Feasibility of a novel non-pneumatic wheelchair tyre with adaptive spoke technology

Can a novel wheelchair tyre improve quality of life for wheelchair users by improving wheelchair performance?

Start date:                        1 December 2023

End date:                         1 June 2024

Lead applicant:                Otis Wyatt, Staffordshire University

PI and other Co-Is:          Panagiotis Chatzistergos (PI), Staffordshire University

                                        Nachiappan Chockalingam (Co-I) Staffordshire University

                                        Evangelia Ganniari-Papageorgiou, Warwick University       

Manual wheelchairs are essential assistive technology devices for individuals with reduced mobility, yet research focused on optimising their performance remains scarce. Existing literature highlights problems such as musculoskeletal injuries, back pain, and pressure sores associated with manual wheelchair use. These issues may arise due to current wheelchairs being unable to maximise user comfort, and ease of movement. To address these challenges, this feasibility study proposes implementing Non-Pneumatic Tyres (NPTs) with flexible spoke designs. These tyres are puncture proof, do not require pressure maintenance, and rely on deformable spokes to absorb impacts.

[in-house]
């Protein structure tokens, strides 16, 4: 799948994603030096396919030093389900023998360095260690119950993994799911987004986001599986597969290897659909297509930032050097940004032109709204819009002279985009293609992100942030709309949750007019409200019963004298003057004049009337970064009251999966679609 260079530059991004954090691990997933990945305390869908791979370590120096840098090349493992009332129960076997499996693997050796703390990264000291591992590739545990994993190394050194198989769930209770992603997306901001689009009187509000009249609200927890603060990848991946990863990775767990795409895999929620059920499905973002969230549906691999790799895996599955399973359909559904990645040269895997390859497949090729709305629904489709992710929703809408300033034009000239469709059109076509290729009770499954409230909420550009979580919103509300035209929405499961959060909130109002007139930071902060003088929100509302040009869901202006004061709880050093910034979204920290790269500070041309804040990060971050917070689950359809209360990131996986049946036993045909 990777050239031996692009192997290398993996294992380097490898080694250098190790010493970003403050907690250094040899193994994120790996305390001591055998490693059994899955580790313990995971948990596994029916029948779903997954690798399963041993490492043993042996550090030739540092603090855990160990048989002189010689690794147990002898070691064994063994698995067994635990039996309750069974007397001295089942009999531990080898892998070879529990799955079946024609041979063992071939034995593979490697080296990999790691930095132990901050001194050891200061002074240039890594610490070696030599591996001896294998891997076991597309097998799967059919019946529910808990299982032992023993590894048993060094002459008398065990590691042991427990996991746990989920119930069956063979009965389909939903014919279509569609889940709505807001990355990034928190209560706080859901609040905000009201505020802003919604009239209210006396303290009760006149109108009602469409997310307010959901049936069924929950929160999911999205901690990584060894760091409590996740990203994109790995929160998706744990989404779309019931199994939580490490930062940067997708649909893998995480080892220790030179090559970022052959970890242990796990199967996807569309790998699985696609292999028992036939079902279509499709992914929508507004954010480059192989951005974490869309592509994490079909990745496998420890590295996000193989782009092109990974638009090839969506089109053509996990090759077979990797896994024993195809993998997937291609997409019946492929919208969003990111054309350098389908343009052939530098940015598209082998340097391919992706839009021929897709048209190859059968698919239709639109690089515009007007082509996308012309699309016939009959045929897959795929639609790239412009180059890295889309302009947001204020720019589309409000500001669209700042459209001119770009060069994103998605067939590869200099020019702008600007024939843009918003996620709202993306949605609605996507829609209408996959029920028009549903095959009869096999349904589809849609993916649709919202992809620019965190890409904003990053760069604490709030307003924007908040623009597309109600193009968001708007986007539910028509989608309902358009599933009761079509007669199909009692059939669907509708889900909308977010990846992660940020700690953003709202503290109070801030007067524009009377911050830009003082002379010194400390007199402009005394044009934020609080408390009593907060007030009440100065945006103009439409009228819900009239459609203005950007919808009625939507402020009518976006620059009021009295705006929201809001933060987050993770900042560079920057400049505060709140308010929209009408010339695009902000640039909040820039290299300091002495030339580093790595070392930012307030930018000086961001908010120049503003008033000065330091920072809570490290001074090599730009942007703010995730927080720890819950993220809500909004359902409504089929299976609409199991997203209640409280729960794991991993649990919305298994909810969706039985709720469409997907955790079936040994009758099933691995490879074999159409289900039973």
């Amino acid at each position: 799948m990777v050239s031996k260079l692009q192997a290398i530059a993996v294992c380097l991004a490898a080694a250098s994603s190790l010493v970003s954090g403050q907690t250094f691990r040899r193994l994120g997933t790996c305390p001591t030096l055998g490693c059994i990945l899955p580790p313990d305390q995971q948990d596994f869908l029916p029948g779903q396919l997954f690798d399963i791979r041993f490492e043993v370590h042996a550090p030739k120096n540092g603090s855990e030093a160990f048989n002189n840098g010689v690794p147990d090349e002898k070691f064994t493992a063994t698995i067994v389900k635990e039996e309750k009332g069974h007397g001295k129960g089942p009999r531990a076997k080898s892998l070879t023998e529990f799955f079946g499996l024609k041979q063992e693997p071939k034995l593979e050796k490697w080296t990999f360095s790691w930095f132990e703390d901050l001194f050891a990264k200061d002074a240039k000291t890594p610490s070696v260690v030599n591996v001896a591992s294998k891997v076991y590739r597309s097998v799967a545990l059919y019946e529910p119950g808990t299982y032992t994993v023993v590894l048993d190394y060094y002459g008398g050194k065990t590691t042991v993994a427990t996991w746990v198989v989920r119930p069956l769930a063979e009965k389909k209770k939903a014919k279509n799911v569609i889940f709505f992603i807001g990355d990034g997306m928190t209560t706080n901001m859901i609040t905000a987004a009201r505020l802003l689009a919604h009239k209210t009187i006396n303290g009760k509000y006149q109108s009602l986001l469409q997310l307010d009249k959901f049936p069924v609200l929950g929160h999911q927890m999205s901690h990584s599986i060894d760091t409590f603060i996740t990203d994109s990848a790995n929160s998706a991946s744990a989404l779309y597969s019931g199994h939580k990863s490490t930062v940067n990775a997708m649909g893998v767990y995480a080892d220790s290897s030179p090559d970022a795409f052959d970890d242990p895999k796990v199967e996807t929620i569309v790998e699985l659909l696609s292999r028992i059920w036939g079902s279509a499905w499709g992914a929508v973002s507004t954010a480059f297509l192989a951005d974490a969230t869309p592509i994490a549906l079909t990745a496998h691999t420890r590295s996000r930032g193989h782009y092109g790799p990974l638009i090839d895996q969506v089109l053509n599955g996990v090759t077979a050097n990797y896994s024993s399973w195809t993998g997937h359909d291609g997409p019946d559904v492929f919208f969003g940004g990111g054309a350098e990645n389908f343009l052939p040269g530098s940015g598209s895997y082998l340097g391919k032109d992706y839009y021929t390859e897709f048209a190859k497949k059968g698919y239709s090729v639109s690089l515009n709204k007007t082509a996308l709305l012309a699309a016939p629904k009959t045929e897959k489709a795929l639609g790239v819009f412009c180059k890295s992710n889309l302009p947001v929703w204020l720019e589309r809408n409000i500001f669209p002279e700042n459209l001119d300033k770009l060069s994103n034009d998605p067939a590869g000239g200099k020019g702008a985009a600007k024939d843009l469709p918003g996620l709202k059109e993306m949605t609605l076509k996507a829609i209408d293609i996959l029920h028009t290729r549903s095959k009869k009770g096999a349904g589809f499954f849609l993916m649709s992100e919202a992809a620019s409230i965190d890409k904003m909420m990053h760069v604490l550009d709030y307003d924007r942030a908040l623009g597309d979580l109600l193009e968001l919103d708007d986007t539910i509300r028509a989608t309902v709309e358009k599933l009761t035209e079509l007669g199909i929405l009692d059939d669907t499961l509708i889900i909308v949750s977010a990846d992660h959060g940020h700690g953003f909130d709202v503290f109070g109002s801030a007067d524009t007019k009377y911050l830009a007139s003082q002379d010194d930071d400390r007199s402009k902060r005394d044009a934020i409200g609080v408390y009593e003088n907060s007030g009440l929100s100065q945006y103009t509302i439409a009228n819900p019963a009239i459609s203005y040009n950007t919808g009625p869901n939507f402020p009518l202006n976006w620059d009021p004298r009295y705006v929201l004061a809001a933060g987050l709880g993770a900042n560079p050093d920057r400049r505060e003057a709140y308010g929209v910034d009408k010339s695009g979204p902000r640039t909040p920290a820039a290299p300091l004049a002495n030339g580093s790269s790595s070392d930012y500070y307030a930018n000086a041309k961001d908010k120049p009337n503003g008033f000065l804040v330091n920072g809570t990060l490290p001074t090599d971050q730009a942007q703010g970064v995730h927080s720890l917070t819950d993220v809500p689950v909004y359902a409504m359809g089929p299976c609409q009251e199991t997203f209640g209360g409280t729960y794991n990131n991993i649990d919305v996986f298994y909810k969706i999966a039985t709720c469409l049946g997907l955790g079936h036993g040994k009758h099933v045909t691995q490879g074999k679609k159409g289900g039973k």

The research question driving this study is whether the adoption of flexible-spoke NPTs can enhance the quality of life for wheelchair users by significantly improving comfort, propulsion efficiency, braking performance, and manoeuvrability while reducing the risk of injuries.

To achieve this, the project will combine computational finite element modelling, statistical modelling, additive manufacturing, and mechanical testing. By designing unique spoke geometries with tuneable mechanical behaviour, these tyres can adapt to different loading conditions relative to wheelchair everyday tasks and can be tuned to account for the needs of specific individual users. This in turn should allow for unmatched levels of comfort, manoeuvrability, and efficiency that is currently unavailable in conventional wheelchairs. Manufacturing and testing of tyre prototypes, and input from wheelchair users in a Patient and Public Involvement and Engagement (PPIE) groups will validate the proposed NPT technology and methods, ensuring their applicability, acceptability, and desirability.

The novelty of this project lies in its groundbreaking approach, as NPTs with flexible-spoke structures have never been used on any type of wheelchair before. Beyond manual everyday wheelchairs, this project's success could unlock opportunities for exploring wheelchair applications in sports and electric wheelchairs, expanding the scope of its impact even further.